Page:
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Uruguay, Colombia Add to Latin American Crypto Adoption

Senators in Uruguay and Columbia want to regulate crypto in a forward-thinking manner.

Uruguay, Colombia Add to Latin American Crypto Adoption
Shutterstock cover by Leonid Andronov

Key Takeaways

  • Senators in Uruguay and Columbia are pushing for crypto-friendly regulations.
  • Uruguayan Senator Juan Satori has introduced a bill that would allow all businesses to accept crypto payments.
  • Colombian Senator Mauricio Toro wants to regulate crypto exchanges and allow them to legally operate in Colombia.

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Uruguay and Colombia join a growing list of South American countries seeking to regulate cryptocurrencies. 

South America Embraces Crypto

Uruguay, dubbed the Switzerland of the Americas, wants to regulate and legalize the crypto industry and allow businesses to make and accept crypto payments freely. Colombia, on the other hand, is primarily focused on consumer protection and regulating exchanges, allowing them to operate in the country legally.

The recent developments are the latest of many involving Latin American countries rushing to regulate the cryptocurrency industry. After El Salvador passed the first bill to make Bitcoin legal tender in June, Paraguay followed in its footsteps introducing its own Bitcoin bill in July. Panama’s lawmakers also took note and discussed introducing new crypto regulations in parliament, while Argentinian lawmakers introduced a bill allowing workers to be paid in crypto.

Uruguay’s draft bill was introduced by Senator Juan Satori, who belongs to the ruling National Party. Together with its allies, the National Party form a coalition named Coalición Multicolor, which holds 17 of 30 seats in the Senate.

The bill, presented on Tuesday, seeks to provide “legal, financial and fiscal security in the business derived from the production and commercialization of virtual currencies.” Furthermore, it said:

“Virtual or crypto assets will be recognized and accepted by law and applicable in any legal business. They will be considered a valid means of payment, in addition to those included in the Law of Financial Inclusion as long as they comply with the rules set forth in the law and the regulations.”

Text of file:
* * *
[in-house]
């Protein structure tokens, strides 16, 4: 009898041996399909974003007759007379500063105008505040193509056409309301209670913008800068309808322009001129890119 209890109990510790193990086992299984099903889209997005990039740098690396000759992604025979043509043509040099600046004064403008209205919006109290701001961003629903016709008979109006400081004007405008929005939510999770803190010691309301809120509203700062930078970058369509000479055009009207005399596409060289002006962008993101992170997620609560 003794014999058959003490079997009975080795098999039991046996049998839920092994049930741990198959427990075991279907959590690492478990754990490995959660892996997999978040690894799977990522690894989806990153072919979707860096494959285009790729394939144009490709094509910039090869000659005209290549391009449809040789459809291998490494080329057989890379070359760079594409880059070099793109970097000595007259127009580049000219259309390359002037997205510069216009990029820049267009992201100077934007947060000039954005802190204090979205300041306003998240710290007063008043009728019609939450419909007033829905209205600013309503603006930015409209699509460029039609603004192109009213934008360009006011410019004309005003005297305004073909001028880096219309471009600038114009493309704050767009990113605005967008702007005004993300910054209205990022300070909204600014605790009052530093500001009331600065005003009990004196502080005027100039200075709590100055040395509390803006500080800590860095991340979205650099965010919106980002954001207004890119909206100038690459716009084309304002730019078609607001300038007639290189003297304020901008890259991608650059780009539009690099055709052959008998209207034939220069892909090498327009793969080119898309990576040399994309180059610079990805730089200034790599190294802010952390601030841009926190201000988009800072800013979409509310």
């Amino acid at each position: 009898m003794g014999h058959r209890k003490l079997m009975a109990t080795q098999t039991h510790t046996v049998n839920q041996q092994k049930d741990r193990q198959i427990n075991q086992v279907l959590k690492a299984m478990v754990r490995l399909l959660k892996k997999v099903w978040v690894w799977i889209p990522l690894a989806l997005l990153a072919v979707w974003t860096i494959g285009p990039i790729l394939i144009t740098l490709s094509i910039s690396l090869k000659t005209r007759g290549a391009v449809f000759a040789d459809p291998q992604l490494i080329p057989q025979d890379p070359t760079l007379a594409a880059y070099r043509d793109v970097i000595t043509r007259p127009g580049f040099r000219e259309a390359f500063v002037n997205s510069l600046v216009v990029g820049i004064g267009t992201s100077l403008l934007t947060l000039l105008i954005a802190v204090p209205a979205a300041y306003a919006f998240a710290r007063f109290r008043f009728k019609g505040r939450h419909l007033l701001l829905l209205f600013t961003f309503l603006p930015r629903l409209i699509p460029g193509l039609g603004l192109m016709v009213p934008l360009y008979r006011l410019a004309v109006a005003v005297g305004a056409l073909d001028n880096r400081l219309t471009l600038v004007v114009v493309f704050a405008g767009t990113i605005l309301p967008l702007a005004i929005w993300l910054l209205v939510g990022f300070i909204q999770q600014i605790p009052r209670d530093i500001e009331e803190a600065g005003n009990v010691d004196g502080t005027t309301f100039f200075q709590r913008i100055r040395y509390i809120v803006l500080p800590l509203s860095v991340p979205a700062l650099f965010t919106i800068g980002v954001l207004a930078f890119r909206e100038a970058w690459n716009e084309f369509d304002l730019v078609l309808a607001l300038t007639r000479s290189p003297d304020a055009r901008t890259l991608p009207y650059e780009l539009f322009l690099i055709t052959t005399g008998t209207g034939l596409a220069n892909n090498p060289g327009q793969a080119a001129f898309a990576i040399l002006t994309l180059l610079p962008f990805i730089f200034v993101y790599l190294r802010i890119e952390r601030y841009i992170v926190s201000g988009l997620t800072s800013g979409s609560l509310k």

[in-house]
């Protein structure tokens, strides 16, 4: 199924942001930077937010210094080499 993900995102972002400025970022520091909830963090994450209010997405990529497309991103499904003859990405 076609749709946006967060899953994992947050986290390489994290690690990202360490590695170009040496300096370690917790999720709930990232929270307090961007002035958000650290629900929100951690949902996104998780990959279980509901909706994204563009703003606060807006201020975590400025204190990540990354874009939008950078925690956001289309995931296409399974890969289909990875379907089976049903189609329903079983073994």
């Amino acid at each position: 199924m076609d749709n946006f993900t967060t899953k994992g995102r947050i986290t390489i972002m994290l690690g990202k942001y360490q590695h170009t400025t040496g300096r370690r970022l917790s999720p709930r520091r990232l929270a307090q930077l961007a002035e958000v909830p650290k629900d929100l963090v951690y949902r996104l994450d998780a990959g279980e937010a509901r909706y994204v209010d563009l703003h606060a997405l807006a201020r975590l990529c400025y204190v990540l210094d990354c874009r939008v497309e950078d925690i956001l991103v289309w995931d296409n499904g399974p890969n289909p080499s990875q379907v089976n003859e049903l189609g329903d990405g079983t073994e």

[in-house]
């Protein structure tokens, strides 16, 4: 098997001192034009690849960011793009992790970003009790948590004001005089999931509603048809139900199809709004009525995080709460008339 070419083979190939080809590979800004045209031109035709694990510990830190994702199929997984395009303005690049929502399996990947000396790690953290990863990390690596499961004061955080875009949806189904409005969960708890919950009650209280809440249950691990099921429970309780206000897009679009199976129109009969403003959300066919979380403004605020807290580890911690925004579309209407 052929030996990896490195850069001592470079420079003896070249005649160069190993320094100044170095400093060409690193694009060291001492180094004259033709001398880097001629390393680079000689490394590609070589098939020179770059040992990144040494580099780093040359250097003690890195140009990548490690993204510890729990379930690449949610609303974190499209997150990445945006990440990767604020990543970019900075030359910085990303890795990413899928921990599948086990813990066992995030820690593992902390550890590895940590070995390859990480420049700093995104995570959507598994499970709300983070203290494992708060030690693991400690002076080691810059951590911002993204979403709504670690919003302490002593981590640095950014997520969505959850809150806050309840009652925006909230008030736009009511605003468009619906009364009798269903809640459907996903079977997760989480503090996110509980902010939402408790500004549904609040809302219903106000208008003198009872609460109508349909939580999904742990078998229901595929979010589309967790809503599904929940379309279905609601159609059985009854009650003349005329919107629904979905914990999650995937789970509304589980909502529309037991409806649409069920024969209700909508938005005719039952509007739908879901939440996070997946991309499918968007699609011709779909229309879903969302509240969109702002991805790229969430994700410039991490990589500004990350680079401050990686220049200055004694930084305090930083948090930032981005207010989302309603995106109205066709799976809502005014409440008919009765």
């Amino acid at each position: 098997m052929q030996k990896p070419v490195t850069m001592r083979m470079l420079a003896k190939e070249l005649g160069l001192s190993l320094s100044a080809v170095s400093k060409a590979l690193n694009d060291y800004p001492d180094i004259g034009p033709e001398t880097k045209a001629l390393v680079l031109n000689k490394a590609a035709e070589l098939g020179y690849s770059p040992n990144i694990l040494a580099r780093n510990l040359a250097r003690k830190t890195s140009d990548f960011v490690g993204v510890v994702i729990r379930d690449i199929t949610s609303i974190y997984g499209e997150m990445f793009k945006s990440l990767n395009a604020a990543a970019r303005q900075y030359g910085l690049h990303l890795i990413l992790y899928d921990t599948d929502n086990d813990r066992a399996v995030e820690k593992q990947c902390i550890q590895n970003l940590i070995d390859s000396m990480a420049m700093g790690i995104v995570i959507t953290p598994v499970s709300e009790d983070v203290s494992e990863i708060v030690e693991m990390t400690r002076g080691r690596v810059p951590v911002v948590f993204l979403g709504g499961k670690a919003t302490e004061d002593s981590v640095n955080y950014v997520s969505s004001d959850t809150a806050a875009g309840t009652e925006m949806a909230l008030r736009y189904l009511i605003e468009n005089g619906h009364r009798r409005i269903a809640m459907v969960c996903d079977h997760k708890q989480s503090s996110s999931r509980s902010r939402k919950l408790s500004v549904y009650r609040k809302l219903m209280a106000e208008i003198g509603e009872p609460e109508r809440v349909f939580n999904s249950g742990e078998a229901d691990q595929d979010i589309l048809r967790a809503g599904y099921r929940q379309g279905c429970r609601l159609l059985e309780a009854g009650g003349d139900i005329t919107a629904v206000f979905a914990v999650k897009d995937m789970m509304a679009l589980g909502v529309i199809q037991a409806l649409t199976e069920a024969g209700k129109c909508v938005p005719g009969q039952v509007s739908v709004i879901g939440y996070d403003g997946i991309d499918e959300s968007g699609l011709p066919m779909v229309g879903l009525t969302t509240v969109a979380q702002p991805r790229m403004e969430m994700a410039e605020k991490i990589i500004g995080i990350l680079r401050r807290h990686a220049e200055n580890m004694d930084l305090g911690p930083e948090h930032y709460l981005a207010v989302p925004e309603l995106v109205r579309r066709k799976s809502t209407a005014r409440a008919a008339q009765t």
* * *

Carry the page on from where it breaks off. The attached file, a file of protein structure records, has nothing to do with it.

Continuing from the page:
If passed into law, Sartori’s bill would also mandate the government to issue licenses to all entities in compliance with the anti-money laundering secretariat and the Central Bank of Uruguay. 

The bill introduces three types of licenses: the first would grant companies the right to trade crypto assets on exchanges, the second to “store, hold or safeguard crypto assets,” and the third is a license “to issue crypto assets or utility tokens with financial characteristics.”

While Uruguay’s bill would allow businesses to make or accept crypto as payments, it falls short of making Bitcoin or cryptocurrency in general legal tender.

Colombia to Close The Door to Black Crypto Markets

Colombia’s draft bill, introduced by Senator Mauricio Toro last month, is primarily focused on controlling the black market and implementing order in the industry through regulating crypto exchanges.

Toro emphasized that the bill would create comprehensive regulation around cryptocurrency trading and “close the door to black markets, guarantee security in transactions, and promote an alternative to the banking system.”

If approved, Toro’s bill would require domestic and international crypto exchanges that operate in Colombia to register with authorities, report unusual or suspicious transactions to the Financial Information and Analysis Unit, and prohibit them from trading customer’s assets.

An interesting excerpt from the proposed regulation is that private or peer-to-peer cryptocurrency transactions will be “out of the scope of this law” and remain in “the private sphere,” effectively allowing Colombian citizens to freely hold, trade, and invest in crypto assets.

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